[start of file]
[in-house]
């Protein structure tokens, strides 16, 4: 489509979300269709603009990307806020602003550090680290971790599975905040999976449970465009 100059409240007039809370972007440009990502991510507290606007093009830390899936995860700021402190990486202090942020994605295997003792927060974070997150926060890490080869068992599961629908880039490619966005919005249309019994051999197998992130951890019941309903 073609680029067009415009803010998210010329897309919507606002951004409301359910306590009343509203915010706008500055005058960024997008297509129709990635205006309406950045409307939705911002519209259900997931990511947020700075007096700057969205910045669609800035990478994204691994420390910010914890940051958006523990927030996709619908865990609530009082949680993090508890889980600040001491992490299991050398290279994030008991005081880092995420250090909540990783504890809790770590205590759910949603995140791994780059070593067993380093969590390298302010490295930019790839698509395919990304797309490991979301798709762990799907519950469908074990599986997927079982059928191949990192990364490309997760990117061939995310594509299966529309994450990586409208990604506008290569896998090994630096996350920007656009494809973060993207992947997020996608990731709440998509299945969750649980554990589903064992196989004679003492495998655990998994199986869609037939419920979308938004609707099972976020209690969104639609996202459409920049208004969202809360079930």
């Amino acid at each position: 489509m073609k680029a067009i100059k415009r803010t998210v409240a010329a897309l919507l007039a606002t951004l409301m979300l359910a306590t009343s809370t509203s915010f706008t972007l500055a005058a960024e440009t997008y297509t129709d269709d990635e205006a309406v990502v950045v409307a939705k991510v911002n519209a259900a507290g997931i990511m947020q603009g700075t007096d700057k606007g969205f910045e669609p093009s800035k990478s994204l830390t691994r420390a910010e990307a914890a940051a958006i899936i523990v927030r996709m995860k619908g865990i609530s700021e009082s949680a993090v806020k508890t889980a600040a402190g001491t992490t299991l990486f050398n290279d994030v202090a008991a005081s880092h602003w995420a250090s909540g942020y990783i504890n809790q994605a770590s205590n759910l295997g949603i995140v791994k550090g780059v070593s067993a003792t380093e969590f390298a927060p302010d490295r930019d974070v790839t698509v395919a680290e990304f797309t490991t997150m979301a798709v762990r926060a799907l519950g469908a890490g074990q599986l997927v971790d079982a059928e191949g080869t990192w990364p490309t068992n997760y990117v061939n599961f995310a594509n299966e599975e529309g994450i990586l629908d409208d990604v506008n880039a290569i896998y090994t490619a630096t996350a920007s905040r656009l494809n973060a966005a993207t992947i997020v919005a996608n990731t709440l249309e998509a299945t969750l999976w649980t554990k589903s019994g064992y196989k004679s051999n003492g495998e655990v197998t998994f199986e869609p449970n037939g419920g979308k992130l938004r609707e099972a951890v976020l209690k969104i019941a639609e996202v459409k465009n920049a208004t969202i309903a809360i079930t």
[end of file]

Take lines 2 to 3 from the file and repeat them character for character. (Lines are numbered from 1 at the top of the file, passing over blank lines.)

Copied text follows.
């Protein structure tokens, strides 16, 4: 489509979300269709603009990307806020602003550090680290971790599975905040999976449970465009 100059409240007039809370972007440009990502991510507290606007093009830390899936995860700021402190990486202090942020994605295997003792927060974070997150926060890490080869068992599961629908880039490619966005919005249309019994051999197998992130951890019941309903 073609680029067009415009803010998210010329897309919507606002951004409301359910306590009343509203915010706008500055005058960024997008297509129709990635205006309406950045409307939705911002519209259900997931990511947020700075007096700057969205910045669609800035990478994204691994420390910010914890940051958006523990927030996709619908865990609530009082949680993090508890889980600040001491992490299991050398290279994030008991005081880092995420250090909540990783504890809790770590205590759910949603995140791994780059070593067993380093969590390298302010490295930019790839698509395919990304797309490991979301798709762990799907519950469908074990599986997927079982059928191949990192990364490309997760990117061939995310594509299966529309994450990586409208990604506008290569896998090994630096996350920007656009494809973060993207992947997020996608990731709440998509299945969750649980554990589903064992196989004679003492495998655990998994199986869609037939419920979308938004609707099972976020209690969104639609996202459409920049208004969202809360079930």
């Amino acid at each position: 489509m073609k680029a067009i100059k415009r803010t998210v409240a010329a897309l919507l007039a606002t951004l409301m979300l359910a306590t009343s809370t509203s915010f706008t972007l500055a005058a960024e440009t997008y297509t129709d269709d990635e205006a309406v990502v950045v409307a939705k991510v911002n519209a259900a507290g997931i990511m947020q603009g700075t007096d700057k606007g969205f910045e669609p093009s800035k990478s994204l830390t691994r420390a910010e990307a914890a940051a958006i899936i523990v927030r996709m995860k619908g865990i609530s700021e009082s949680a993090v806020k508890t889980a600040a402190g001491t992490t299991l990486f050398n290279d994030v202090a008991a005081s880092h602003w995420a250090s909540g942020y990783i504890n809790q994605a770590s205590n759910l295997g949603i995140v791994k550090g780059v070593s067993a003792t380093e969590f390298a927060p302010d490295r930019d974070v790839t698509v395919a680290e990304f797309t490991t997150m979301a798709v762990r926060a799907l519950g469908a890490g074990q599986l997927v971790d079982a059928e191949g080869t990192w990364p490309t068992n997760y990117v061939n599961f995310a594509n299966e599975e529309g994450i990586l629908d409208d990604v506008n880039a290569i896998y090994t490619a630096t996350a920007s905040r656009l494809n973060a966005a993207t992947i997020v919005a996608n990731t709440l249309e998509a299945t969750l999976w649980t554990k589903s019994g064992y196989k004679s051999n003492g495998e655990v197998t998994f199986e869609p449970n037939g419920g979308k992130l938004r609707e099972a951890v976020l209690k969104i019941a639609e996202v459409k465009n920049a208004t969202i309903a809360i079930t």